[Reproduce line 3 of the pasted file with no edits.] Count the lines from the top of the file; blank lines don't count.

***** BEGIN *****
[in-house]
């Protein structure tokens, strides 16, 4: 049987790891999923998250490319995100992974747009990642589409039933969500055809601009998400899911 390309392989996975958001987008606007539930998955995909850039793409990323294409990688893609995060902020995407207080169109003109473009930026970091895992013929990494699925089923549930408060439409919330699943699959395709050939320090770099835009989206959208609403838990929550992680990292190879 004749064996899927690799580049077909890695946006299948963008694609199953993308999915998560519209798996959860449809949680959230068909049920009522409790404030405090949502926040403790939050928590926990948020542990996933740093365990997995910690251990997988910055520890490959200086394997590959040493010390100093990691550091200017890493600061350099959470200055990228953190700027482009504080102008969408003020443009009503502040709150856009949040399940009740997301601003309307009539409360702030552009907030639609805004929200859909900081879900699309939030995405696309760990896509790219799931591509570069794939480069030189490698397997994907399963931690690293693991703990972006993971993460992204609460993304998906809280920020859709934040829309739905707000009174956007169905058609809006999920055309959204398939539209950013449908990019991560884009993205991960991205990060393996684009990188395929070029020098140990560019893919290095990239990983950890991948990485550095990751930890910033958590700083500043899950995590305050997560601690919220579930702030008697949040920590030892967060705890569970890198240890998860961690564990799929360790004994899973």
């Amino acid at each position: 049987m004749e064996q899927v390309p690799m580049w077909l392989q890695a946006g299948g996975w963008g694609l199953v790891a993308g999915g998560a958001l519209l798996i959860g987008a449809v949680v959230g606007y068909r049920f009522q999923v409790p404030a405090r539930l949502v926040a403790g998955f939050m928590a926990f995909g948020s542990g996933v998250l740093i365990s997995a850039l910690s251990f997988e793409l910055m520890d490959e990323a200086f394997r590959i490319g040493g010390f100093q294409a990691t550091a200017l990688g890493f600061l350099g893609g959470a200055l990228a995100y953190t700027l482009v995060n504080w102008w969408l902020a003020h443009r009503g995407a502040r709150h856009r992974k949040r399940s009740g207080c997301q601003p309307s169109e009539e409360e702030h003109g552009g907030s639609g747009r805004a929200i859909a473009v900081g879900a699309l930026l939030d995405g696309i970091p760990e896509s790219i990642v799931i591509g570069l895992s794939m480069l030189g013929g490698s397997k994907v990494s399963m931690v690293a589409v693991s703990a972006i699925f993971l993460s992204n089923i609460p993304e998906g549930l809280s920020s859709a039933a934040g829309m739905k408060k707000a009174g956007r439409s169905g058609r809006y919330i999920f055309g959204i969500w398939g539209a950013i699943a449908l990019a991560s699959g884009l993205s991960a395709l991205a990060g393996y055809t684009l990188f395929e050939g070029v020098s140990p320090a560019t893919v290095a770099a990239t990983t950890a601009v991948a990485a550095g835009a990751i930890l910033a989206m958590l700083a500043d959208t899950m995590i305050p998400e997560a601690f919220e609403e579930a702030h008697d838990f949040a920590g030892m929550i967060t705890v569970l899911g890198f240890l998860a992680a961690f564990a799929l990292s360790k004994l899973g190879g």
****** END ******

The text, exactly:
């Amino acid at each position: 049987m004749e064996q899927v390309p690799m580049w077909l392989q890695a946006g299948g996975w963008g694609l199953v790891a993308g999915g998560a958001l519209l798996i959860g987008a449809v949680v959230g606007y068909r049920f009522q999923v409790p404030a405090r539930l949502v926040a403790g998955f939050m928590a926990f995909g948020s542990g996933v998250l740093i365990s997995a850039l910690s251990f997988e793409l910055m520890d490959e990323a200086f394997r590959i490319g040493g010390f100093q294409a990691t550091a200017l990688g890493f600061l350099g893609g959470a200055l990228a995100y953190t700027l482009v995060n504080w102008w969408l902020a003020h443009r009503g995407a502040r709150h856009r992974k949040r399940s009740g207080c997301q601003p309307s169109e009539e409360e702030h003109g552009g907030s639609g747009r805004a929200i859909a473009v900081g879900a699309l930026l939030d995405g696309i970091p760990e896509s790219i990642v799931i591509g570069l895992s794939m480069l030189g013929g490698s397997k994907v990494s399963m931690v690293a589409v693991s703990a972006i699925f993971l993460s992204n089923i609460p993304e998906g549930l809280s920020s859709a039933a934040g829309m739905k408060k707000a009174g956007r439409s169905g058609r809006y919330i999920f055309g959204i969500w398939g539209a950013i699943a449908l990019a991560s699959g884009l993205s991960a395709l991205a990060g393996y055809t684009l990188f395929e050939g070029v020098s140990p320090a560019t893919v290095a770099a990239t990983t950890a601009v991948a990485a550095g835009a990751i930890l910033a989206m958590l700083a500043d959208t899950m995590i305050p998400e997560a601690f919220e609403e579930a702030h008697d838990f949040a920590g030892m929550i967060t705890v569970l899911g890198f240890l998860a992680a961690f564990a799929l990292s360790k004994l899973g190879g």